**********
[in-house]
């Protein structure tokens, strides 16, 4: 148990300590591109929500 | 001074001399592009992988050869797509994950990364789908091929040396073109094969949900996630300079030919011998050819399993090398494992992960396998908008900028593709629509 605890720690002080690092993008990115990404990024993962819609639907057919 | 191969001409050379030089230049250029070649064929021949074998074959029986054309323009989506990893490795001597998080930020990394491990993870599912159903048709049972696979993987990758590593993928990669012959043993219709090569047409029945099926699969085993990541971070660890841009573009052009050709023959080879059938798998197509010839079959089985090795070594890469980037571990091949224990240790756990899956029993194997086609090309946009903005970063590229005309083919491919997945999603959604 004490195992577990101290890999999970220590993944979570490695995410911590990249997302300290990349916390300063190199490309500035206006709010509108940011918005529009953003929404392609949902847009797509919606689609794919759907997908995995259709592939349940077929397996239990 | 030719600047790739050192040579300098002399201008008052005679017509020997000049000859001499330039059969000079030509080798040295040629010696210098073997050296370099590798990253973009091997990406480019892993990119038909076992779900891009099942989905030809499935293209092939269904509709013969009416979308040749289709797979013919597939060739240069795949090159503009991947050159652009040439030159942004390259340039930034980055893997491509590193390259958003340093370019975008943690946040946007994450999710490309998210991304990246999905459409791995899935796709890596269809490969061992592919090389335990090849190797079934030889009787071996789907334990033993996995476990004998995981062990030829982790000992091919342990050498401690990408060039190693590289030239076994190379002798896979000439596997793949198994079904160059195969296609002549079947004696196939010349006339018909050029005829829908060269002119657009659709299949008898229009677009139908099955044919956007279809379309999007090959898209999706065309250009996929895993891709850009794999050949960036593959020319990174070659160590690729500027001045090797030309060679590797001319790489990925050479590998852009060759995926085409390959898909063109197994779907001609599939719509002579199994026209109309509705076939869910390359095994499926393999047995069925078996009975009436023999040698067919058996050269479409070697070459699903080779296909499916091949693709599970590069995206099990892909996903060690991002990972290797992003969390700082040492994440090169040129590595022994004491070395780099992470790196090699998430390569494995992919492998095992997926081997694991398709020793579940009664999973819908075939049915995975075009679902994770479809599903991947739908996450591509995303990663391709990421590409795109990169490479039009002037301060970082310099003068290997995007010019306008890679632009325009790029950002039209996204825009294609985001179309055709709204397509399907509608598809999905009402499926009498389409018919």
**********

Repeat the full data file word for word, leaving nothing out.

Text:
[in-house]
């Protein structure tokens, strides 16, 4: 148990300590591109929500 | 001074001399592009992988050869797509994950990364789908091929040396073109094969949900996630300079030919011998050819399993090398494992992960396998908008900028593709629509 605890720690002080690092993008990115990404990024993962819609639907057919 | 191969001409050379030089230049250029070649064929021949074998074959029986054309323009989506990893490795001597998080930020990394491990993870599912159903048709049972696979993987990758590593993928990669012959043993219709090569047409029945099926699969085993990541971070660890841009573009052009050709023959080879059938798998197509010839079959089985090795070594890469980037571990091949224990240790756990899956029993194997086609090309946009903005970063590229005309083919491919997945999603959604 004490195992577990101290890999999970220590993944979570490695995410911590990249997302300290990349916390300063190199490309500035206006709010509108940011918005529009953003929404392609949902847009797509919606689609794919759907997908995995259709592939349940077929397996239990 | 030719600047790739050192040579300098002399201008008052005679017509020997000049000859001499330039059969000079030509080798040295040629010696210098073997050296370099590798990253973009091997990406480019892993990119038909076992779900891009099942989905030809499935293209092939269904509709013969009416979308040749289709797979013919597939060739240069795949090159503009991947050159652009040439030159942004390259340039930034980055893997491509590193390259958003340093370019975008943690946040946007994450999710490309998210991304990246999905459409791995899935796709890596269809490969061992592919090389335990090849190797079934030889009787071996789907334990033993996995476990004998995981062990030829982790000992091919342990050498401690990408060039190693590289030239076994190379002798896979000439596997793949198994079904160059195969296609002549079947004696196939010349006339018909050029005829829908060269002119657009659709299949008898229009677009139908099955044919956007279809379309999007090959898209999706065309250009996929895993891709850009794999050949960036593959020319990174070659160590690729500027001045090797030309060679590797001319790489990925050479590998852009060759995926085409390959898909063109197994779907001609599939719509002579199994026209109309509705076939869910390359095994499926393999047995069925078996009975009436023999040698067919058996050269479409070697070459699903080779296909499916091949693709599970590069995206099990892909996903060690991002990972290797992003969390700082040492994440090169040129590595022994004491070395780099992470790196090699998430390569494995992919492998095992997926081997694991398709020793579940009664999973819908075939049915995975075009679902994770479809599903991947739908996450591509995303990663391709990421590409795109990169490479039009002037301060970082310099003068290997995007010019306008890679632009325009790029950002039209996204825009294609985001179309055709709204397509399907509608598809999905009402499926009498389409018919």